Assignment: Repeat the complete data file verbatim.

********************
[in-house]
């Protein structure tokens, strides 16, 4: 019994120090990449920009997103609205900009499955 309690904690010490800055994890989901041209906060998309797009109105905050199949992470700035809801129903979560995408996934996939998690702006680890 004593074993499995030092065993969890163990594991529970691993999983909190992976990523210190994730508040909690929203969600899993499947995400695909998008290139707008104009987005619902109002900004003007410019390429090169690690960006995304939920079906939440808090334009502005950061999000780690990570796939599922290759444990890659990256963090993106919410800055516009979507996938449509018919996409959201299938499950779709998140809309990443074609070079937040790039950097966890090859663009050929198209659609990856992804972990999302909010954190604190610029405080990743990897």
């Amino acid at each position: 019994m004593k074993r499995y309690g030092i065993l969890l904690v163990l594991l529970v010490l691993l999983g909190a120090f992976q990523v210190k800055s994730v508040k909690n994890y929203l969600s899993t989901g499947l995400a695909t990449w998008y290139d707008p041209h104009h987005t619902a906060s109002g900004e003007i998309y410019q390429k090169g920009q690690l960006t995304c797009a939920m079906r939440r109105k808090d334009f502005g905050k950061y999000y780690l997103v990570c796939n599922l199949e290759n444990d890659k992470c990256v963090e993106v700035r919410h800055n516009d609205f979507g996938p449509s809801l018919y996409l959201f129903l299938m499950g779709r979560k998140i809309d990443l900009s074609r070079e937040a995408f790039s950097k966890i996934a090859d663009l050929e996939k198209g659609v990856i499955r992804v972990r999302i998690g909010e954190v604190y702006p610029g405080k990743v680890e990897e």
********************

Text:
[in-house]
């Protein structure tokens, strides 16, 4: 019994120090990449920009997103609205900009499955 309690904690010490800055994890989901041209906060998309797009109105905050199949992470700035809801129903979560995408996934996939998690702006680890 004593074993499995030092065993969890163990594991529970691993999983909190992976990523210190994730508040909690929203969600899993499947995400695909998008290139707008104009987005619902109002900004003007410019390429090169690690960006995304939920079906939440808090334009502005950061999000780690990570796939599922290759444990890659990256963090993106919410800055516009979507996938449509018919996409959201299938499950779709998140809309990443074609070079937040790039950097966890090859663009050929198209659609990856992804972990999302909010954190604190610029405080990743990897």
């Amino acid at each position: 019994m004593k074993r499995y309690g030092i065993l969890l904690v163990l594991l529970v010490l691993l999983g909190a120090f992976q990523v210190k800055s994730v508040k909690n994890y929203l969600s899993t989901g499947l995400a695909t990449w998008y290139d707008p041209h104009h987005t619902a906060s109002g900004e003007i998309y410019q390429k090169g920009q690690l960006t995304c797009a939920m079906r939440r109105k808090d334009f502005g905050k950061y999000y780690l997103v990570c796939n599922l199949e290759n444990d890659k992470c990256v963090e993106v700035r919410h800055n516009d609205f979507g996938p449509s809801l018919y996409l959201f129903l299938m499950g779709r979560k998140i809309d990443l900009s074609r070079e937040a995408f790039s950097k966890i996934a090859d663009l050929e996939k198209g659609v990856i499955r992804v972990r999302i998690g909010e954190v604190y702006p610029g405080k990743v680890e990897e």